I also have a Yashica 124G which is a square medium format film, so in its way perfect for Instagram! It doesn’t get too regular outings, but it’s great to try different film stock at 12 shots per roll.
Exploring the theme of local, the south coast has a wide variety of climatic conditions, buildings and landscapes. Are there any places or environments that are personal to you or that you love to photograph?
Clarence Pier has to be a must, classic British seaside entertainment and to paraphrase Martin Parr – the British seaside is the equivalent of US street for photography. The summer car boot sales are another interesting place. Really though, I’m happy to have a wander and see what may turn up.
Clarence Pier has to be a must, classic British seaside entertainment and to paraphrase Martin Parr – the British seaside is the equivalent of US street for photography.
For you what makes the good picture stand out from the average?
An image with a little something unexpected in it, though that ’”special” shot is usually rare to come by. Also, I’ve been very much inspired by street photographer Jason Reed to look for the interest in every day – quotidian (Adjective: quotidian – Of or occurring every day; daily). There’s definitely interest in what may initially seem mundane. Many of my favourite photographers and their photographs are just photographing their world around them.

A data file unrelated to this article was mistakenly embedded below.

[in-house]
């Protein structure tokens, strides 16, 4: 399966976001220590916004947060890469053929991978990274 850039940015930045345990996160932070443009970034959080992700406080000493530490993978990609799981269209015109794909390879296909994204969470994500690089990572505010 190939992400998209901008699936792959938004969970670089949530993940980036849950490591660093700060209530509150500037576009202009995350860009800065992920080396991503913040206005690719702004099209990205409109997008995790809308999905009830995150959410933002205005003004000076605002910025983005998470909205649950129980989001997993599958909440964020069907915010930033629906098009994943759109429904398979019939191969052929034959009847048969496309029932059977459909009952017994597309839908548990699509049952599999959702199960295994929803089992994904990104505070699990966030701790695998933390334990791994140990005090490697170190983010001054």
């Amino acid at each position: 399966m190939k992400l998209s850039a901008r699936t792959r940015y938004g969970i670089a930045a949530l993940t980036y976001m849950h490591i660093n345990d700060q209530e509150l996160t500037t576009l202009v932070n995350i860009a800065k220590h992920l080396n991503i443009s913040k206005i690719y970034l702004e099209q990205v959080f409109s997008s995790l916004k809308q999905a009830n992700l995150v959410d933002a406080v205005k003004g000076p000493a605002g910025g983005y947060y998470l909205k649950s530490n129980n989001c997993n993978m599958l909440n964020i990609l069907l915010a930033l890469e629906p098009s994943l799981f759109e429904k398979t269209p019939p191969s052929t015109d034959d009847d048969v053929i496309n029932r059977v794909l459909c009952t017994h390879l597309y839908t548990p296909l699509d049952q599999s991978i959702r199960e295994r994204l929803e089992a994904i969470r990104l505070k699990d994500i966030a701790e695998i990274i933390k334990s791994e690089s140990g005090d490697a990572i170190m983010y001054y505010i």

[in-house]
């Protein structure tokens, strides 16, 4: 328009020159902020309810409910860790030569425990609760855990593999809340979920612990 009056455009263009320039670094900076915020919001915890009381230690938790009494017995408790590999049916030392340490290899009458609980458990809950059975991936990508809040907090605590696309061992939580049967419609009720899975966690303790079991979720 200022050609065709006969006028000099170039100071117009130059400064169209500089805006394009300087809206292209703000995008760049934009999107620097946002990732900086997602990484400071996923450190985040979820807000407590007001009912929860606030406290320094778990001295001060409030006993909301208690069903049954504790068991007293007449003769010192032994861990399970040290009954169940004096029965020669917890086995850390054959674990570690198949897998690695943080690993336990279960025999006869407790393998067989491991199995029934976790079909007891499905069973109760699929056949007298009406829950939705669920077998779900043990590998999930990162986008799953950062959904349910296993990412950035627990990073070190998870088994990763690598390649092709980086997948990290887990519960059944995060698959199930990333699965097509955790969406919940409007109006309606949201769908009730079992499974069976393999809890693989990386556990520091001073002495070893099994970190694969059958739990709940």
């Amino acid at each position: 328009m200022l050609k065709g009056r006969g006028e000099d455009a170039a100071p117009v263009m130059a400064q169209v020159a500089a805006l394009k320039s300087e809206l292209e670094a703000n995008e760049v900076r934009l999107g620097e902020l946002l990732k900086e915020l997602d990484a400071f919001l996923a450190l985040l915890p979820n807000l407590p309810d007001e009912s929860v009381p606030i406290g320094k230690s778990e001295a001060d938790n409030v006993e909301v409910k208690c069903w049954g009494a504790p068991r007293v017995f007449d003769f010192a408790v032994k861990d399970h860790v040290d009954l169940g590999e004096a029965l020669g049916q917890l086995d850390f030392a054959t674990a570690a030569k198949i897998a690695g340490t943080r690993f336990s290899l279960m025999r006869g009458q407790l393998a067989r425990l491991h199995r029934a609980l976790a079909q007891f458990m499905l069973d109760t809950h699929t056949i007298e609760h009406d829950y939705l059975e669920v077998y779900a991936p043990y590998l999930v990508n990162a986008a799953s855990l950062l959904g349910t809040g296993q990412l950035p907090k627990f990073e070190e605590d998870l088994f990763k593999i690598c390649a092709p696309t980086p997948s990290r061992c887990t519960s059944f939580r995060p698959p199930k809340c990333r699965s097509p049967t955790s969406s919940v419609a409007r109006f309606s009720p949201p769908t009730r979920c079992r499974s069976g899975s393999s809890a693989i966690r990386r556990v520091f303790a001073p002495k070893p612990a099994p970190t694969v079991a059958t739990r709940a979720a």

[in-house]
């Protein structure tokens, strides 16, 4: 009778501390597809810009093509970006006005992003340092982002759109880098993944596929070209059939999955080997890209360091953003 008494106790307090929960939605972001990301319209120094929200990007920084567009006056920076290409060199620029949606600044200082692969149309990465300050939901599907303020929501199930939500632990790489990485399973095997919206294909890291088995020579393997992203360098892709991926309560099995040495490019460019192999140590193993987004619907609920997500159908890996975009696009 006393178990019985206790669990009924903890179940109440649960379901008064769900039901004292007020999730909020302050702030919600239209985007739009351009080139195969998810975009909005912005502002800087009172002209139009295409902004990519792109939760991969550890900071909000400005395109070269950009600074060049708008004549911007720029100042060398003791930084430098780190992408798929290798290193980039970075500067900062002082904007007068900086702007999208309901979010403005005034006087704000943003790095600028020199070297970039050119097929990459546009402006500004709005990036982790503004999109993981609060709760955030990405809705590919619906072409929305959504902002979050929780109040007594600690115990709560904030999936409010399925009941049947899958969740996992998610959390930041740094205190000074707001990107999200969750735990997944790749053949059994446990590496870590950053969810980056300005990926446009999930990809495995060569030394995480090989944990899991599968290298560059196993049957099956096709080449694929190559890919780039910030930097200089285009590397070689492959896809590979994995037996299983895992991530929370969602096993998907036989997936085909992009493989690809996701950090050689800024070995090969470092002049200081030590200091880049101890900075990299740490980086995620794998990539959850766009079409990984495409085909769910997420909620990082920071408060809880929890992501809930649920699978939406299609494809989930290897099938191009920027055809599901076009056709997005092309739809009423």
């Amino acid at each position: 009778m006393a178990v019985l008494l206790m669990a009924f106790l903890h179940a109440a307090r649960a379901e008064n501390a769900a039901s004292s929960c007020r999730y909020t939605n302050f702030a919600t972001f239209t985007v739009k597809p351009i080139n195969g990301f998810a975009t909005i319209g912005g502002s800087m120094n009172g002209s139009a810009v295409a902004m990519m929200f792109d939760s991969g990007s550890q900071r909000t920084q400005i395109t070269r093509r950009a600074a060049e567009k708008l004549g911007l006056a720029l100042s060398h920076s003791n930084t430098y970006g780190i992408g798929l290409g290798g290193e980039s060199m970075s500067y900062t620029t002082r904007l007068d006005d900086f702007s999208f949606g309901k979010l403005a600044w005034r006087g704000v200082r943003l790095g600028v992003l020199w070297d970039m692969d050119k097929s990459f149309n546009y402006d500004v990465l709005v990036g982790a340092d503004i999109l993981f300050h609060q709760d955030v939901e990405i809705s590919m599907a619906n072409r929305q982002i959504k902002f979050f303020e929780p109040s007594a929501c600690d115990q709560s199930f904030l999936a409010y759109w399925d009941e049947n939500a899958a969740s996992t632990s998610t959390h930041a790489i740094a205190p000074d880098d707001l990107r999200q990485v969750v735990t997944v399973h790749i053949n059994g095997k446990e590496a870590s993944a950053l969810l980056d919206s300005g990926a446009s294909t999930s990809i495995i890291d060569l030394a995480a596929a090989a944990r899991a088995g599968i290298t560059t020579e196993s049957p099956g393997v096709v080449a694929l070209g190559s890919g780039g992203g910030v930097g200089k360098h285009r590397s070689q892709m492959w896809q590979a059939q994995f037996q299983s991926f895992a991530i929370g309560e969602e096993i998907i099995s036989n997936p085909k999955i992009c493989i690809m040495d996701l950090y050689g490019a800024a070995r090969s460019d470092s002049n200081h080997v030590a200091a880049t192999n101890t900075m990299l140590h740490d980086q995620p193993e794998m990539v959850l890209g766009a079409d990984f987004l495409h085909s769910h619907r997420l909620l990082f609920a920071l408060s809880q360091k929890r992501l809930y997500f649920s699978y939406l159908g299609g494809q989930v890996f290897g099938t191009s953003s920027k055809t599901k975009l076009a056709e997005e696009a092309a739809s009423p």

Would you say that you take photos more for yourself or for others?
I’d be lying if I didn’t say Instagram hearts are always appreciated 😉 Though to quote Garry Winogrand, “I photograph to find out what something will look like photographed.” Take photos for yourself, obsessing with others opinions is I think not worthwhile. Also, I now get to print my photos very large at work (Diguru), I’ve got a few 1m square from my Yashica 124G TLR and an A2 from my M6. Printing is the best way to view your images, too often they sit digitally gathering dust.
Are there any other photographers who either influence you or that you would encourage our readers to also check out?
Oh my god! Too many, and so many local creatives to inspire, also a good few have very inspirational YouTube channels, but I’ll try – I warn this will likely be film heavy!
Claire Sambrook is a local legend. PCM (Portsmouth Creative Movement) is a band of quite a few locals, most of which I’m proud to have known for many years no and it’s where I met Kate my now fiancé! The irrepressible My Dog Sighs. Of course your good selves – the be-plaided Strong Island crew. @35mmc – Hamish is the man for all things 35mm and very much with a Leica bent. Matt Day has been around in the film world for a while now and after a very bad illness is getting back into his YouTube.
I’ve recently started chatting with local Charlie Thom, and we caught up at the Strong Island Photography Social. Someone who definitely deserves a shout out.
Matt Stuart ex-skateboarder and great street photographer and Martin Parr, because of course! Jeff Mermelstein has been doing some possibly groundbreaking street work lately, taking photos of people smartphones. Michael Turek’s double exposures, taken on his M3, are sublime. Jason Reed has been a big inspiration but has put down his camera sadly.
And just to list a few because I could go on ever more but I fear I may lose you: Billie Cawte, Dan Rubin, AwesomeCameras, Brian William Green, Fábio Miguel Roque, Jake Ricker (especially his Staying Strapped series), Simon Roberts and I’d also ask that you check out Sunny 16 podcast.